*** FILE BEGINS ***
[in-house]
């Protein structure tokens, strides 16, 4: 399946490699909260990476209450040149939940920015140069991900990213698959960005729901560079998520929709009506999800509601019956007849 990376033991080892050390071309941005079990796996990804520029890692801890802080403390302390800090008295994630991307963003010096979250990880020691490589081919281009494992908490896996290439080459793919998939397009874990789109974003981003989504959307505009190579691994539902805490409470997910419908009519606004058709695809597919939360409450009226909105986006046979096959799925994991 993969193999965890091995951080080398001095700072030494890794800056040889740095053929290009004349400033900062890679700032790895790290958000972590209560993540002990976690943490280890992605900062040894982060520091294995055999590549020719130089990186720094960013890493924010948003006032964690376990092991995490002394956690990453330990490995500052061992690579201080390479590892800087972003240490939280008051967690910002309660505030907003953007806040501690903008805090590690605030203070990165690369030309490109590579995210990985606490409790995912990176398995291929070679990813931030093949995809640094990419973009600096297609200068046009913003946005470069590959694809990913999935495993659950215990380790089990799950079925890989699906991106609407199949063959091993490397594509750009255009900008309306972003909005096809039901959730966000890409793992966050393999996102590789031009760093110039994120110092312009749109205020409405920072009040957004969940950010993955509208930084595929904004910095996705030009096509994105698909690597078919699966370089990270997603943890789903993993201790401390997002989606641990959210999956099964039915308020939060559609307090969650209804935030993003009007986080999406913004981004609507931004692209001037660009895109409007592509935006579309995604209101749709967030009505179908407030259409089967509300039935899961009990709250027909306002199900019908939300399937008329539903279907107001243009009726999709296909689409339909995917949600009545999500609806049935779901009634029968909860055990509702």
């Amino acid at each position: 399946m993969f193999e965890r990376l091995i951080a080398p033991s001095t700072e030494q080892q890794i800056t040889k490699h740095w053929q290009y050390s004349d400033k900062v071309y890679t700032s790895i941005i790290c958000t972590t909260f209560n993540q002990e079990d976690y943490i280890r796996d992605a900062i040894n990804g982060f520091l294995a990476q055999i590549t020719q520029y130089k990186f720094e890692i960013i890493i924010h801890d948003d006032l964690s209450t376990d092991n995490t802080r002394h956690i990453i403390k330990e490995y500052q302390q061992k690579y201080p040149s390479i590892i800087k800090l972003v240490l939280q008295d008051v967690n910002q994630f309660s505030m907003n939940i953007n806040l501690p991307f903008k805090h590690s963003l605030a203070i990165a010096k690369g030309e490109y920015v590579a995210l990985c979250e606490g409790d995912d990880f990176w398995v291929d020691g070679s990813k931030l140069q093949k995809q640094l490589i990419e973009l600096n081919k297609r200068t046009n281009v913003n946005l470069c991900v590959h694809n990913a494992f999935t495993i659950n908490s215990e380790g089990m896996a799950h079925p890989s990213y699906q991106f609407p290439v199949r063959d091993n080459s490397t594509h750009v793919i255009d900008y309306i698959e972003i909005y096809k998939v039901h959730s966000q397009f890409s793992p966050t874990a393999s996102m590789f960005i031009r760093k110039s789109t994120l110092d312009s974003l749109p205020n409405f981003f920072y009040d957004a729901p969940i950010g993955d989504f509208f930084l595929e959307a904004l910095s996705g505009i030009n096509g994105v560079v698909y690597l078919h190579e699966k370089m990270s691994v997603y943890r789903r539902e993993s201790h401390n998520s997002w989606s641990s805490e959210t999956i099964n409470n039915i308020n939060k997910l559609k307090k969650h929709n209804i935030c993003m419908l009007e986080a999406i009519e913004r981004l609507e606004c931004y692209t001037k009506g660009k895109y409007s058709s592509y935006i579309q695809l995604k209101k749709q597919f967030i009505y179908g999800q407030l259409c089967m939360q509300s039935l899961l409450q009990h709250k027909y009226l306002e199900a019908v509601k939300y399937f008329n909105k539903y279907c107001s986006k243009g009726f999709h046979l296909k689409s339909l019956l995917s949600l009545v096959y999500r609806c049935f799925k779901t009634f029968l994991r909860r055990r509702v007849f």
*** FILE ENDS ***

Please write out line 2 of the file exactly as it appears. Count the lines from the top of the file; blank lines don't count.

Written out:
């Protein structure tokens, strides 16, 4: 399946490699909260990476209450040149939940920015140069991900990213698959960005729901560079998520929709009506999800509601019956007849 990376033991080892050390071309941005079990796996990804520029890692801890802080403390302390800090008295994630991307963003010096979250990880020691490589081919281009494992908490896996290439080459793919998939397009874990789109974003981003989504959307505009190579691994539902805490409470997910419908009519606004058709695809597919939360409450009226909105986006046979096959799925994991 993969193999965890091995951080080398001095700072030494890794800056040889740095053929290009004349400033900062890679700032790895790290958000972590209560993540002990976690943490280890992605900062040894982060520091294995055999590549020719130089990186720094960013890493924010948003006032964690376990092991995490002394956690990453330990490995500052061992690579201080390479590892800087972003240490939280008051967690910002309660505030907003953007806040501690903008805090590690605030203070990165690369030309490109590579995210990985606490409790995912990176398995291929070679990813931030093949995809640094990419973009600096297609200068046009913003946005470069590959694809990913999935495993659950215990380790089990799950079925890989699906991106609407199949063959091993490397594509750009255009900008309306972003909005096809039901959730966000890409793992966050393999996102590789031009760093110039994120110092312009749109205020409405920072009040957004969940950010993955509208930084595929904004910095996705030009096509994105698909690597078919699966370089990270997603943890789903993993201790401390997002989606641990959210999956099964039915308020939060559609307090969650209804935030993003009007986080999406913004981004609507931004692209001037660009895109409007592509935006579309995604209101749709967030009505179908407030259409089967509300039935899961009990709250027909306002199900019908939300399937008329539903279907107001243009009726999709296909689409339909995917949600009545999500609806049935779901009634029968909860055990509702």